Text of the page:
Give thanks to the programmers, I say!

Does that sound arrogant, coming from someone who earns much of his living as a lighting programmer, the breed that takes a lighting designer's vision and translates it into the practicalities of how a lighting console talks to a bunch of lights, or moving lights, or video projectors, or whatever? Or maybe we're “board operators with air miles,” as one student recently described programmers.

Maybe. I'm not giving thanks to myself but to the people so many of the self-styled “programmers” forget: the real programmers — the people behind the software, the people who actually make the tools we use to make our living. Without them, we are nothing.

We borrow their job title, but we don't necessarily fill it. We are like the office worker constructing a fabulously complex spreadsheet in Excel. It can be brilliantly done, beautifully constructed, a work of art in its own right, but it is built using a tool, and someone, or some team of people, had to create that tool in the first place.

These are the forgotten people in the lighting industry. When did you last even consider the programmers behind your lighting console of choice, especially in the 99.99% of the time the console performed flawlessly, however hard you hammered it? Were they thanked when a cunning new software feature let you create a chase in ten seconds that, a year ago, would have taken ten minutes to accomplish? Or only in that rare moment when something odd happened, when the cue mysteriously vanished or the playback ate itself?

Woe to you if it was the latter, because that's not fair. Compared to those working in other fields, the software engineers in our industry work to satisfy demanding requirements on relatively tiny budgets. How many programs do you have on your computer that pause, then think, then do what you asked them to do? How would you feel if your lighting console did the same thing when you pressed “go”? How often do you pay good money for the latest version of SuperVectorWordCad? How often do you download, for free, the latest console software with its exciting new features?

We are privileged that, at the moment, these upgrades generally cost us nothing (though how long that can or will or, dare I say it, should last, who knows?). We are fortunate that, even though those writing the code don't always know about entertainment lighting, they are at least led by people who do. These people know what we are trying to do with their tools and don't balk when we eventually break something but listen to our fuzzy report of how the problem occurred, then fix things so it won't happen again.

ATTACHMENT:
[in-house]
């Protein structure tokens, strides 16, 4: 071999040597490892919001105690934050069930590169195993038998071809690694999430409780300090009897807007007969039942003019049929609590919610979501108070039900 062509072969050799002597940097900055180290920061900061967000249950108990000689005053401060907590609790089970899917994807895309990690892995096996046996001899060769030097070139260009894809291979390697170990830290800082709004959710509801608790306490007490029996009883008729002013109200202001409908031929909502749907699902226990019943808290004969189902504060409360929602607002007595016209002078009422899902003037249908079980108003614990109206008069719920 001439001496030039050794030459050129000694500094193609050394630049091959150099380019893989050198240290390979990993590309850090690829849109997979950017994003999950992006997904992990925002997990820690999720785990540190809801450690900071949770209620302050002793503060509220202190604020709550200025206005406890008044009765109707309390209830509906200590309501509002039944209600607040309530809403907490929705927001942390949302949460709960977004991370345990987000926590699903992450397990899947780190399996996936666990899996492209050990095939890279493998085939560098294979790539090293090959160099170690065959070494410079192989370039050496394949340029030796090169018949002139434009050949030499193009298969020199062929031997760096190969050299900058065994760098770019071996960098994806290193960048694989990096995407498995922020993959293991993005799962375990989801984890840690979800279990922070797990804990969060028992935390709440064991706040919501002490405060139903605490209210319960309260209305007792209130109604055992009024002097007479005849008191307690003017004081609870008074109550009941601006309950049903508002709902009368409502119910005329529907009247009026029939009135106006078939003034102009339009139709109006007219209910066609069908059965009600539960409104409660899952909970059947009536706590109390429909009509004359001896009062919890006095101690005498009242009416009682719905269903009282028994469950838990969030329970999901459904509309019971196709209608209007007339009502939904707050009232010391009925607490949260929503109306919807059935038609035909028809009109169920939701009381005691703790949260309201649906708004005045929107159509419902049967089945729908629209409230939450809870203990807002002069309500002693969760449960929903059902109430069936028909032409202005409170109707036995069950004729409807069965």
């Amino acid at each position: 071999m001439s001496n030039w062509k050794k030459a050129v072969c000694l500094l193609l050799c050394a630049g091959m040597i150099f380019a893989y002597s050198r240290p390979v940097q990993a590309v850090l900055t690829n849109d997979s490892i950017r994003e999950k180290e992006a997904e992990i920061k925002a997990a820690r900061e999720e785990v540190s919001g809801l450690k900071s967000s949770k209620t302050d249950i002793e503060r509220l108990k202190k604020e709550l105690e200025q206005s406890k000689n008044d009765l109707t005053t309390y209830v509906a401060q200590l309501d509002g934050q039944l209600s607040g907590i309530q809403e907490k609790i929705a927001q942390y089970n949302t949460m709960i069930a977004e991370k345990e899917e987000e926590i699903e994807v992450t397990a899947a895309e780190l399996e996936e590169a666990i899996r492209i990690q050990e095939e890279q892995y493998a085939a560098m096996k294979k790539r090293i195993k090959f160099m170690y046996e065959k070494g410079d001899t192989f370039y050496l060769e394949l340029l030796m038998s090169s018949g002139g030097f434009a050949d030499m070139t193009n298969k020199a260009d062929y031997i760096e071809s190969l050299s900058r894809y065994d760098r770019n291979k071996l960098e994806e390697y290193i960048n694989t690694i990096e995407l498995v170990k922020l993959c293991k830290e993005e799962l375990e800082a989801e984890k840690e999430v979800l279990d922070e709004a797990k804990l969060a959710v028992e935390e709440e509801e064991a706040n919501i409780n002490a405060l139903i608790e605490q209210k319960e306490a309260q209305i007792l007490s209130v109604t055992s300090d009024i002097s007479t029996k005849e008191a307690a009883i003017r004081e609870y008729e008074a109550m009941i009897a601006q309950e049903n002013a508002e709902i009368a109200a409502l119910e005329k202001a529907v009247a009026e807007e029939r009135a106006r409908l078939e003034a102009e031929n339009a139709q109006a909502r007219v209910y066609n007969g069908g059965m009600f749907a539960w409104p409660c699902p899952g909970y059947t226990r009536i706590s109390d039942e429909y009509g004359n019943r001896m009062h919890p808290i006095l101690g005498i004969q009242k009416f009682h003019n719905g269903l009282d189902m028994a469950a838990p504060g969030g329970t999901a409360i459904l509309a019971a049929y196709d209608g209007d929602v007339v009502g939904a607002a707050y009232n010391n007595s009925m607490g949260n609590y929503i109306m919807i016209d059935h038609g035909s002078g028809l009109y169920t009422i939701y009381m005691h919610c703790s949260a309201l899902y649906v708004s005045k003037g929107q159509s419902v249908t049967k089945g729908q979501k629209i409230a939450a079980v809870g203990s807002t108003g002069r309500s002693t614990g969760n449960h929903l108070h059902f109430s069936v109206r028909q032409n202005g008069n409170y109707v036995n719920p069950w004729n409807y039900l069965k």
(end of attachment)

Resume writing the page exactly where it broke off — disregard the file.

This year, at last, the people behind the products are gaining at least a little recognition in two ways. Some are featured in a new book by Robert Bell, the man behind WYSIWYG, and one of the few to span this divide. Let There Be Light: Entertainment Software Pioneers In Conversation reveals the thoughts of some of the names behind the products. Others have become known through online lighting bulletin boards, with one particularly high-profile group recently martyring themselves by leaving behind the product that they have labored so long over, the Whole Hog® III.

Both cases raise an interesting question: given that the products we use are created by relatively tiny teams of people, with the programmers often serving as or alongside product managers, how inseparable are products and their creators? When those who created the “DNA” of a product are no longer there to tend it, does the product remain unique enough to maintain its following of loyal fans who've accepted its methodology, or does it become just another lighting console driven by multiple demands from multiple users until limited by budget? Or does it stop responding altogether and become outdated? Do the end users still trust the product? After all, when we are surrounded by an audience waiting to start the show, trust is everything.

The software people have an interesting role. They must create and support a product that serves our strange, unpredictable, fussy needs. To do that, they must listen to our wants, take note of our demands, filter that input, figure out what it is that we actually need, and reconcile hundreds of contradictory ideas. Then, if they're really clever, they implement those ideas in a way that fits in with the spirit and feel of the console, doesn't interfere with the 90% of users who only use 10% of the facilities offered, gives those of us who do use more than 10% more than we actually asked for, all while not breaking anything! Tough gig!!

So, from me to you, thanks. I couldn't do my job without you — without the ones who make the products I use and without the ones who make the rival products that help drive the market forward. And yes, I am sucking up a little. Remember, my ideas are the good ones — the ones you need to implement!

I'm looking forward to seeing them in the next version.

Rob Halliday spends most of his time programming the lighting for shows (including Les Miserables, Anything Goes, Oklahoma! and the forthcoming Mary Poppins), some of his time lighting shows (The Fix, Maggie May), and what's left writing about shows. He can be reached at